For those who missed Matthew's recent blog-post on prayer in his Discipleship Blog, here it is:
Today marks the start of 10 days of concerted prayer, called Thy Kingdom Come. Millions of followers of Jesus, in the UK and across the world are praying for a fresh outpouring of the Holy Spirit in our day. We’re praying for the church to be equipped and empowered for mission (Acts 1:8) and that we’d see many put their faith in Christ. In doing this, we’re mirroring what the first disciples did between Ascension Day and Pentecost (Acts 1:14).
Prayer is communicating with God. Talking with him and listening to him. Prayer is a natural and beautiful thing for followers of Jesus to do, as we seek to grow in our relationship with Christ and pray for the world God loves so much (John 3:16). In fact disciples are called to be prayerful at all times (1 Thess 5:17) – but also to make time daily for worship and prayer (Mark 1:35). Sometimes the church calls disciples to a special season of prayer. That’s what we’ve been called to now. That’s why we need to make particular time to pray.
There are all sorts of ways to pray. At The Belfrey in York, St Cuthbert’s House of Prayer are helping us with this, encouraging us to sign up for 24//7 Prayer and also giving lots of opportunities to pray creatively and passionately. What are you doing, in your community, to pray in this season?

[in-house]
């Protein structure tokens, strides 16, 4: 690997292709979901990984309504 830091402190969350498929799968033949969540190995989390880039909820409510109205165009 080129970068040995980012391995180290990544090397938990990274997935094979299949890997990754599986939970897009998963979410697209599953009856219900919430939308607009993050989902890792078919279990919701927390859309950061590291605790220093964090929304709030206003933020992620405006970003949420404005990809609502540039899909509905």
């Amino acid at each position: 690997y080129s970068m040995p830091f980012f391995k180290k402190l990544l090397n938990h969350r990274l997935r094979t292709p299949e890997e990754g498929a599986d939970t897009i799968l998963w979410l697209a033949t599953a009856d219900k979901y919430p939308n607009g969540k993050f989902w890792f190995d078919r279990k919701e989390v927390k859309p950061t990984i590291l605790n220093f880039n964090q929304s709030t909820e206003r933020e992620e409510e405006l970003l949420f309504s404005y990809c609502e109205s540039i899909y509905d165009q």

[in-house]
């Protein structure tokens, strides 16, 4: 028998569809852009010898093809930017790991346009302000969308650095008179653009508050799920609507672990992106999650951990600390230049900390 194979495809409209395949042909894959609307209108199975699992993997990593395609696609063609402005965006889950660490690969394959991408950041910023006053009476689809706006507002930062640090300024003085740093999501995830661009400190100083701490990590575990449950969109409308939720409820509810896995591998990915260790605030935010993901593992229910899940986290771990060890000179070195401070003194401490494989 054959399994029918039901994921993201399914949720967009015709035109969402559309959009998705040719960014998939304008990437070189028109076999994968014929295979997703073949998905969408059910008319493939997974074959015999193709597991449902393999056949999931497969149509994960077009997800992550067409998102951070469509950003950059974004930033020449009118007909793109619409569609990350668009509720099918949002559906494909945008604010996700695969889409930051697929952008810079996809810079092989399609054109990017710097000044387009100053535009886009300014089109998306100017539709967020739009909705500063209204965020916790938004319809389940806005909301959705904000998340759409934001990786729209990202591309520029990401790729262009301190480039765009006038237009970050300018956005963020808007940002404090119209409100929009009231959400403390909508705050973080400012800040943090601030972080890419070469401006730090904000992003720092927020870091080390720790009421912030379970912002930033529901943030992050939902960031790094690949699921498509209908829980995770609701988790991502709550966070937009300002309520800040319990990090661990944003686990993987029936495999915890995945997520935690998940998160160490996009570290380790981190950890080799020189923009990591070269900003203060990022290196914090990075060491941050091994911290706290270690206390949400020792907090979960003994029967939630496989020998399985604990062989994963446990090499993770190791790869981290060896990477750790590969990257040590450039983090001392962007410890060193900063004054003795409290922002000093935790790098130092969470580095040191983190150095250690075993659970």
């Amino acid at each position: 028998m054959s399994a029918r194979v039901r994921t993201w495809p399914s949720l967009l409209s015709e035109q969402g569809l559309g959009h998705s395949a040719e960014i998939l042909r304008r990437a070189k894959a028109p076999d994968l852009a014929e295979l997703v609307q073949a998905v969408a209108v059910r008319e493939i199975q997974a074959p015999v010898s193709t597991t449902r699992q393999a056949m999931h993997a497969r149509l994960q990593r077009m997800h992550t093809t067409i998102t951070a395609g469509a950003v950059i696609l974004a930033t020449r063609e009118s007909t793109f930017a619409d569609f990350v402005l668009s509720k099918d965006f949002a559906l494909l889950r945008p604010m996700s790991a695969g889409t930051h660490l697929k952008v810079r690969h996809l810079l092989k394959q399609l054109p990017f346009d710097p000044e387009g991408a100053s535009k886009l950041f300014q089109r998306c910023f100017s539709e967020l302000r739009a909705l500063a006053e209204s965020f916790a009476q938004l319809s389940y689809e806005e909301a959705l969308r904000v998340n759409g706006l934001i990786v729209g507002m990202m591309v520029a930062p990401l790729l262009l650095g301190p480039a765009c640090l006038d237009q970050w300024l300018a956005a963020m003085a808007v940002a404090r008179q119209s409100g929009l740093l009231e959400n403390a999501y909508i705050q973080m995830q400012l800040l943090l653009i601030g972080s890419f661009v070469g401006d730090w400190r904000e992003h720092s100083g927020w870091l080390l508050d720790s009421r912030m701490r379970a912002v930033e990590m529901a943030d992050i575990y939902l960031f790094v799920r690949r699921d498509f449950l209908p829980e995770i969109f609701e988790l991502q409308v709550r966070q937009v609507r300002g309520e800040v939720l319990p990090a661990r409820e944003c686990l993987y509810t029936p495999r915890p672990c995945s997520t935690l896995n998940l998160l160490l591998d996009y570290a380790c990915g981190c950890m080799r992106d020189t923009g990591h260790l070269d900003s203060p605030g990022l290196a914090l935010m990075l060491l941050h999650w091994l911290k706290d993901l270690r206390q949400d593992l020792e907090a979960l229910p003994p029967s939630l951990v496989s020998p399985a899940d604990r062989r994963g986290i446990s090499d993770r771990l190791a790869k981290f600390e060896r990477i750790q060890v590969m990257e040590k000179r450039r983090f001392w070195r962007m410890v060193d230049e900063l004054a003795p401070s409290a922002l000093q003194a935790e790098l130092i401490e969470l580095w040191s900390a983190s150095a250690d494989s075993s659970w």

One simple way to pray is to pray with the Bible. After reading a phrase or section we pause and turn it into prayer. We can either pick up phrases from what we’ve just read and turn them into prayer, or we allow the thoughts and ideas that come from the Bible to stimulate our imagination and then we speak our prayers. Because the Bible is the Word of God (2 Timothy 3:16), praying this way enables us to pray with great confidence, knowing that we’re praying in line with the purposes of God.
Eugene Peterson, now an elderly pastor in the United States has spent much of his life encouraging followers of Jesus to pray in this way, urging us not to embrace ‘an unfortunate separation of Scripture from prayer, or prayer from Scripture, that is all too common in the Christian way’.He rightly reminds us that ‘prayer is the Word of God assimilated, absorbed, lived.’
If you’ve never prayed with the Bible before, why not start during this season of prayer? Pray with an open Bible next to you. If you don’t know where to start, begin with the Psalms. The Book of Psalms, right in the middle of the Bible, is the prayer and worship book of the Jewish temple – and so the words are already set up for us to pray!
This season of prayer is a wonderful opportunity not just to pray but to learn how to pray better. It’s a chance to have a go. To try new things. To be stretched. The Lord is thrilled to hear our prayers and is longing to meet with us as we pray. So let’s use this season well, and let’s make sure that we don’t separate prayer from the Bible.
‘Scripture without prayer has no soul; prayer without Scripture has no substance.’ (Eugene Peterson).
We’re praying for the church to be equipped and empowered for mission.
Praying with the Bible enables us to pray with great confidence.
Scripture without prayer has no soul; prayer without Scripture has no substance.